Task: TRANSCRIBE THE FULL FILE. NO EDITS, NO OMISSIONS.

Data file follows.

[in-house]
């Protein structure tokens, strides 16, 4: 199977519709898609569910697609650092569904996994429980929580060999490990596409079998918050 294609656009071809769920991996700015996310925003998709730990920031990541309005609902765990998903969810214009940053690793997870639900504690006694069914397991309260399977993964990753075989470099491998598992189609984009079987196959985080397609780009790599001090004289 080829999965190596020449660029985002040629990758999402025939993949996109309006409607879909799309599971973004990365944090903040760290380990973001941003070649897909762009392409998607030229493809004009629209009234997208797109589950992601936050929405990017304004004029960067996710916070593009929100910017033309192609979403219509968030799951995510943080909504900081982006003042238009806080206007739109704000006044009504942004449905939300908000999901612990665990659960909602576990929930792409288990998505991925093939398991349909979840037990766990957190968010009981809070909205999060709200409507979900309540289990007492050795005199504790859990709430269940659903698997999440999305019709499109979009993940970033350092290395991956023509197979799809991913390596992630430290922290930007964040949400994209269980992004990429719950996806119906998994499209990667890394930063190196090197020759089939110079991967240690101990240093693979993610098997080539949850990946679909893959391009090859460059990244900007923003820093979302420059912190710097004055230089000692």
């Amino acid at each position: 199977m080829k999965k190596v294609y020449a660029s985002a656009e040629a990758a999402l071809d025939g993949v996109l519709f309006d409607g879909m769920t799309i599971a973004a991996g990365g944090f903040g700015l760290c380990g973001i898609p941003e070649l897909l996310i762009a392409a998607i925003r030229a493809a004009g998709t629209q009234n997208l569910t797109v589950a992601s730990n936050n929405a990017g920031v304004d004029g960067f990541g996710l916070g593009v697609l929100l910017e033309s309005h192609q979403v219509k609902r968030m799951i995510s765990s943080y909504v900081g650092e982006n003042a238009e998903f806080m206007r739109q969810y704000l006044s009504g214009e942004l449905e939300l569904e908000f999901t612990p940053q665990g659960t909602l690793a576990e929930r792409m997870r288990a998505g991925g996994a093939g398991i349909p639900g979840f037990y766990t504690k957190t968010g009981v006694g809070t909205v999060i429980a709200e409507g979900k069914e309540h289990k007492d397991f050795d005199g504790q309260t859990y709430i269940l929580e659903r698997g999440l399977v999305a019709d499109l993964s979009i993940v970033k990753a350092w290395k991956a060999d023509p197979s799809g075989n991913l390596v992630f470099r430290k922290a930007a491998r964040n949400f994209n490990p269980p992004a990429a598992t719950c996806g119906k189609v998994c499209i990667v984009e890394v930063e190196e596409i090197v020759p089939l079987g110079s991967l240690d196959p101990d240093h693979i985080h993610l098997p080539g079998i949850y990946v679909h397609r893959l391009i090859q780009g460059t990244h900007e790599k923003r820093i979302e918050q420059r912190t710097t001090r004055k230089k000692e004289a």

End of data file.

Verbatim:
[in-house]
């Protein structure tokens, strides 16, 4: 199977519709898609569910697609650092569904996994429980929580060999490990596409079998918050 294609656009071809769920991996700015996310925003998709730990920031990541309005609902765990998903969810214009940053690793997870639900504690006694069914397991309260399977993964990753075989470099491998598992189609984009079987196959985080397609780009790599001090004289 080829999965190596020449660029985002040629990758999402025939993949996109309006409607879909799309599971973004990365944090903040760290380990973001941003070649897909762009392409998607030229493809004009629209009234997208797109589950992601936050929405990017304004004029960067996710916070593009929100910017033309192609979403219509968030799951995510943080909504900081982006003042238009806080206007739109704000006044009504942004449905939300908000999901612990665990659960909602576990929930792409288990998505991925093939398991349909979840037990766990957190968010009981809070909205999060709200409507979900309540289990007492050795005199504790859990709430269940659903698997999440999305019709499109979009993940970033350092290395991956023509197979799809991913390596992630430290922290930007964040949400994209269980992004990429719950996806119906998994499209990667890394930063190196090197020759089939110079991967240690101990240093693979993610098997080539949850990946679909893959391009090859460059990244900007923003820093979302420059912190710097004055230089000692």
């Amino acid at each position: 199977m080829k999965k190596v294609y020449a660029s985002a656009e040629a990758a999402l071809d025939g993949v996109l519709f309006d409607g879909m769920t799309i599971a973004a991996g990365g944090f903040g700015l760290c380990g973001i898609p941003e070649l897909l996310i762009a392409a998607i925003r030229a493809a004009g998709t629209q009234n997208l569910t797109v589950a992601s730990n936050n929405a990017g920031v304004d004029g960067f990541g996710l916070g593009v697609l929100l910017e033309s309005h192609q979403v219509k609902r968030m799951i995510s765990s943080y909504v900081g650092e982006n003042a238009e998903f806080m206007r739109q969810y704000l006044s009504g214009e942004l449905e939300l569904e908000f999901t612990p940053q665990g659960t909602l690793a576990e929930r792409m997870r288990a998505g991925g996994a093939g398991i349909p639900g979840f037990y766990t504690k957190t968010g009981v006694g809070t909205v999060i429980a709200e409507g979900k069914e309540h289990k007492d397991f050795d005199g504790q309260t859990y709430i269940l929580e659903r698997g999440l399977v999305a019709d499109l993964s979009i993940v970033k990753a350092w290395k991956a060999d023509p197979s799809g075989n991913l390596v992630f470099r430290k922290a930007a491998r964040n949400f994209n490990p269980p992004a990429a598992t719950c996806g119906k189609v998994c499209i990667v984009e890394v930063e190196e596409i090197v020759p089939l079987g110079s991967l240690d196959p101990d240093h693979i985080h993610l098997p080539g079998i949850y990946v679909h397609r893959l391009i090859q780009g460059t990244h900007e790599k923003r820093i979302e918050q420059r912190t710097t001090r004055k230089k000692e004289a």